• Spee Dee Que Instant Printing (E. Chapel Hill St./Foster St.) This is a very “Durham” sort of place (i.e., messy, homegrown, old school..) but they care deeply about the work they do, and there’s a Chihuahua. Also it is a thousand times better than going to Kinko’s.

Auto supplies

Groceries

Books

Music

Hardware and building materials

Furniture

  • Thrift stores, yard sales and flea markets!
  • Craigslist
  • TROSA Furniture (Foster St.) We consistently find great stuff at TROSA Furniture. They deliver too!
  • Morgan Imports (Gregson St. near Brightleaf Square)

Pharmacy/medicine

Pet supplies

Office supplies

  • Not Just Paper on Main St. This is another one of those very “Durham” sorts of place (i.e., messy, homegrown, old school…) but they care deeply about what they do, and it’s super fun to shop here. I discover new things every time.

Games

  • Atomic Empire (3400 Westgate Rd off 15/501) Board games, role playing games, comic books and much more. They will special order you anything you can’t find in their store.

Arts and craft supplies

Garden supplies

  • Stone Bros. on corner of Geer/Washington St. These are the friendliest people who are incredibly helpful with gardening tips! They have full service customer service, including the standard practice of carrying/wheeling all your purchases out to your car for you.
  • Barnes Supply Co. on 9th St.

Coffee

If you know of any other great local business alternatives you think Durham should know about, please drop Crystal a line!!

 

7 Comments - Categories: Sustainable living

What to do before the dinner guests arrive

- Author: Crystal

You’ve put off cleaning, and the dinner guests will be here in less than an hour! Don’t panic. Here’s what to do to give your house an instant face lift:

  1. Clear the clutter (10 minutes). Grab hold of a laundry basket and “swoop” energetically around the house for 5 minutes, picking up everything that doesn’t belong. Now recirculate around the house one more time (5 additional minutes), delivering all the items in the hamper where they’re supposed to go. The key is not to stop to ponder things and/or get sidetracked!
  2. Wipe down all surfaces (10 minutes). With a soft damp rag, quickly wipe down any non-wood surfaces like counters and tables. Got grime? Use a spray bottle filled with 1/2 water, 1/2 distilled white vinegar. For wood surfaces, use a feather duster or a soft rag and a wood-friendly cleaner such as Pledge.
  3. Make the bathroom mirrors and toilets sparkle (10 minutes). A spray bottle filled with 1/2 water, 1/2 vinegar and some paper towels will work wonders on the mirrors. Use full strength vinegar and a toilet brush to make your bowls shine. Lastly, wipe down the lid and rims with paper towels and half vinegar solution. Don’t worry – once the surfaces are dry, the vinegar smell will disappear and be replaced with a fresh, clean scent!
  4. Give the floors a quick sweep and/or run the vacuum (5-7 minutes). Pay attention only to the dirtiest areas! Don’t bother with the rooms they’re not likely to see. Dimming the lights is going to help hide the dirt anyway.
  5. Use flowers to your advantage! (5-7 minutes). Guests are less likely to notice clutter if you’ve got flowers to distract them. One bouquet of flowers goes a long way to make the place feel fresh and classy. Place one or two stems in each bud vase (or whatever you’ve got) in bathrooms, dining room, living room and kitchen. Tip: A single type of flower makes the biggest impact.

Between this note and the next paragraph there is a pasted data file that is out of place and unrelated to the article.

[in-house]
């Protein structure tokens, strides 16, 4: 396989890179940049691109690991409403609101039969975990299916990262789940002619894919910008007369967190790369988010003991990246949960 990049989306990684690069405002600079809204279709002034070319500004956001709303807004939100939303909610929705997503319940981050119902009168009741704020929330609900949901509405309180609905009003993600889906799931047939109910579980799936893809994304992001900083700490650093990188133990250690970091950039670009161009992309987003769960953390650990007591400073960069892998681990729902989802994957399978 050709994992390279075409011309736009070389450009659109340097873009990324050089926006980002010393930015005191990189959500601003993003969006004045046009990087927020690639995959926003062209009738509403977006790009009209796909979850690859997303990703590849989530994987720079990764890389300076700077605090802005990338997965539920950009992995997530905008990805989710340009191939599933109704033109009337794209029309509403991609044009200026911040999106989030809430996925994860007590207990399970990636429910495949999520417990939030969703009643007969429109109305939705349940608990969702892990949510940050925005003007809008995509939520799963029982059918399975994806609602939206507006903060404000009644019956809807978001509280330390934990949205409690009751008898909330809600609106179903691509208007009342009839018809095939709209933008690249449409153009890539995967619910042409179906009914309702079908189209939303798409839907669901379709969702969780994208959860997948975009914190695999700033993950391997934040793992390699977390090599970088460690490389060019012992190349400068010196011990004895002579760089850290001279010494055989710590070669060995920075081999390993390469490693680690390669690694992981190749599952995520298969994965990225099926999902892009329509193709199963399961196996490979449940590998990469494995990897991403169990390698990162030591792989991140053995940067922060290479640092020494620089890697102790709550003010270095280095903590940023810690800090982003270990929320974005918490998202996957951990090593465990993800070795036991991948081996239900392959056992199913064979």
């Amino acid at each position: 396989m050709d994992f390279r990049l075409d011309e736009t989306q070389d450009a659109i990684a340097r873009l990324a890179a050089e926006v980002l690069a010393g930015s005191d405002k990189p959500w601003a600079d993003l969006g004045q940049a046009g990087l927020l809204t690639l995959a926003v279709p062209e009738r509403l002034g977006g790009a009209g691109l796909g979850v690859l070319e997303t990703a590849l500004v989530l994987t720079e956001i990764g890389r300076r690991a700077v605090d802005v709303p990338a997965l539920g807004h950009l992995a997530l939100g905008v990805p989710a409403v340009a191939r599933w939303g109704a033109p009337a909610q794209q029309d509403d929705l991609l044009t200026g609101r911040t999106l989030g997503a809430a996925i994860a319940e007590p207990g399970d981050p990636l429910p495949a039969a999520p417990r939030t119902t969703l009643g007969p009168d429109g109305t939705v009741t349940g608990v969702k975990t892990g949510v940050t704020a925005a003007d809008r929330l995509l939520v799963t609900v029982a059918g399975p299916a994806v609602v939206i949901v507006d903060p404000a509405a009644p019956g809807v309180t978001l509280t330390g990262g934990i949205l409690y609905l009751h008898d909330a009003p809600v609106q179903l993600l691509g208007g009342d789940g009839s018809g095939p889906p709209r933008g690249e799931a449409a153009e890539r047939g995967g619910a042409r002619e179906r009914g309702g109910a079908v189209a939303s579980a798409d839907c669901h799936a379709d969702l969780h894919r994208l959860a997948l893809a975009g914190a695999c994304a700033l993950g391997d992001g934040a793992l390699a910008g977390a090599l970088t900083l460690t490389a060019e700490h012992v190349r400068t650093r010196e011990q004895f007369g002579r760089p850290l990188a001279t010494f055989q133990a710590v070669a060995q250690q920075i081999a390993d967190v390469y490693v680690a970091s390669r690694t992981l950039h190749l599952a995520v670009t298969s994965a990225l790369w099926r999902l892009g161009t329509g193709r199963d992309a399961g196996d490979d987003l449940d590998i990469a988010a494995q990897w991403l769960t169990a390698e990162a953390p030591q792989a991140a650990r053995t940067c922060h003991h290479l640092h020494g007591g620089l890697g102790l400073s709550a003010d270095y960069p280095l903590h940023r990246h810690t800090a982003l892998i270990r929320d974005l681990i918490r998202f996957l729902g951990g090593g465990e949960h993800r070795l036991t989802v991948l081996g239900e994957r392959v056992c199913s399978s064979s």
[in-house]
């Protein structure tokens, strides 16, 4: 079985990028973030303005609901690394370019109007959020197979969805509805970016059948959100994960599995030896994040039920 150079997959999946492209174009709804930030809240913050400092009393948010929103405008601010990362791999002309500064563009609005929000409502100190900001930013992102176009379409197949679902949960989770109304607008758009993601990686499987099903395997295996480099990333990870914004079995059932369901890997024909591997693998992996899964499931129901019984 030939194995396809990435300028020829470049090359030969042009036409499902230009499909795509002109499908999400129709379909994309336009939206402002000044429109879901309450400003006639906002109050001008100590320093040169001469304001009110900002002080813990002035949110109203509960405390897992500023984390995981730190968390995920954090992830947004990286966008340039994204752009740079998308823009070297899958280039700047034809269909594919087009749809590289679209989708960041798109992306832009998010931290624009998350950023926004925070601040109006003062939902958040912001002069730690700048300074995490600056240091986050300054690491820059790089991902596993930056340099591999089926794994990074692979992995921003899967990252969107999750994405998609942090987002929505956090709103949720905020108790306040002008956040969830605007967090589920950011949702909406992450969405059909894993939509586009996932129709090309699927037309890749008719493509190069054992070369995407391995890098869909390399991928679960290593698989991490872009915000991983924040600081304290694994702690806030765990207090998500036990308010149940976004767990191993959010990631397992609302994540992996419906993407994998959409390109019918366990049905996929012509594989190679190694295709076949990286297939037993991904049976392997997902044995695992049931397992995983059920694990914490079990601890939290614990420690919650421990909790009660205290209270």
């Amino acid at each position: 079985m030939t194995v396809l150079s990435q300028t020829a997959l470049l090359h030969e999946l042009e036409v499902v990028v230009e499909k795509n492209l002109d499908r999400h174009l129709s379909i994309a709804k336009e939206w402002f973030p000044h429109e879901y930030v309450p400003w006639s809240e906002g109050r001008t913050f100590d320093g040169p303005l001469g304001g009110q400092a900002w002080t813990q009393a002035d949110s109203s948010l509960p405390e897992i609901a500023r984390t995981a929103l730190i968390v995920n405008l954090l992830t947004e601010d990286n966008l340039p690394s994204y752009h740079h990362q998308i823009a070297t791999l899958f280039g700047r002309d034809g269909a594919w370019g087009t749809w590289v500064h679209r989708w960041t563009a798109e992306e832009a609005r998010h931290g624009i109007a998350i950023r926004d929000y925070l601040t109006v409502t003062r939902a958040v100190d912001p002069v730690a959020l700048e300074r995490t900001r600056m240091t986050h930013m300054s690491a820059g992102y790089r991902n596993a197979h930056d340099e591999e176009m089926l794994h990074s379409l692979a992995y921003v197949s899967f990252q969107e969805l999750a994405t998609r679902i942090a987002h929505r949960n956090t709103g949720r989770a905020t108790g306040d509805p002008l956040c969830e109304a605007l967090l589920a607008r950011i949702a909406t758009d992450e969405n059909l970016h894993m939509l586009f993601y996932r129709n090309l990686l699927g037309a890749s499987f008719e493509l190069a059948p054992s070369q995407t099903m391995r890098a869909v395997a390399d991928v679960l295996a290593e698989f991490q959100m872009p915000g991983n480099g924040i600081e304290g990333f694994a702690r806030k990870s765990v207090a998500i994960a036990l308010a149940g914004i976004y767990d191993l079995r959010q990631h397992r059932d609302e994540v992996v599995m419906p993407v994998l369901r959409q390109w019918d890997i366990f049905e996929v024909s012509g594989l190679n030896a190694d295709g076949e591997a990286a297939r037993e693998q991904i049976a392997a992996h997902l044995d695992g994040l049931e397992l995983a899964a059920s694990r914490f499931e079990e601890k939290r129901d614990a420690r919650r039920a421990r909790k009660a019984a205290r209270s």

6. Finally, dim the lights, light the candles, and flip on the music (2 minutes). Scented candles are fine for the bathroom and living room, but keep them out of the kitchen and dining room. The perfume-y aroma can ruin your guests’ appetites.

Now don’t worry too much. If your friends really love you, they won’t care about mess or dust anyway. Good luck, and happy holidays!

Have more ideas to share? Post a comment or write to Crystal and let her know!

1 Comment - Categories: People and pets

Keeping cool for less

- Author: Crystal

Refreshing Iced TeaSummer is upon us down here in North Carolina – 90 degrees in the shade of the oak tree and the air as sticky as a pecan pie! If you’re like us, it’s awfully tempting to crank that thermostat down and feel the icy air of modern technology. Problem is, this can get expensive. I’ve put together a few of our secrets for staying cool without spending a lot of cash:

  • Go barefoot. We vent a great deal of heat through our feet.
  • Turn off the lights. Overhead lights actually do generate a bit of heat, while darkness gives you the perception of coolness.
  • Use a handfan. Buy it cheap or make one yourself. Don’t underestimate the power of moving air across your sweaty self. As you know, sweat cools us down when it evaporates!
  • Spend time at the public library. They have air conditioning you already pay taxes for, and you can share the cool air with your community while reading a book!
  • Sit on the porch sippin’ iced tea. Be sure you’re sitting on the side of the house that doesn’t get the sun at that time of day. Add some crushed mint leaves to your brew for extra coolness.
  • Take a quick cold shower right before you go to bed. This can temporarily lower your body temperature a degree or two.
  • Use Gold Bond Medicated Powder. I learned this from a buddy of mine in the Peace Corps when we were all living on the equator in Africa. When all else fails, strip down to your underwear, sprinkle on some Gold Bond in all your hot places, and lie down in front of an electric fan. The icy tingle of the powder combined with the breeze will make you think you’re getting air conditioned!

Thoughts on this? Other ideas? Post a comment, or write to Crystal and let her know!

No Comments - Categories: People and pets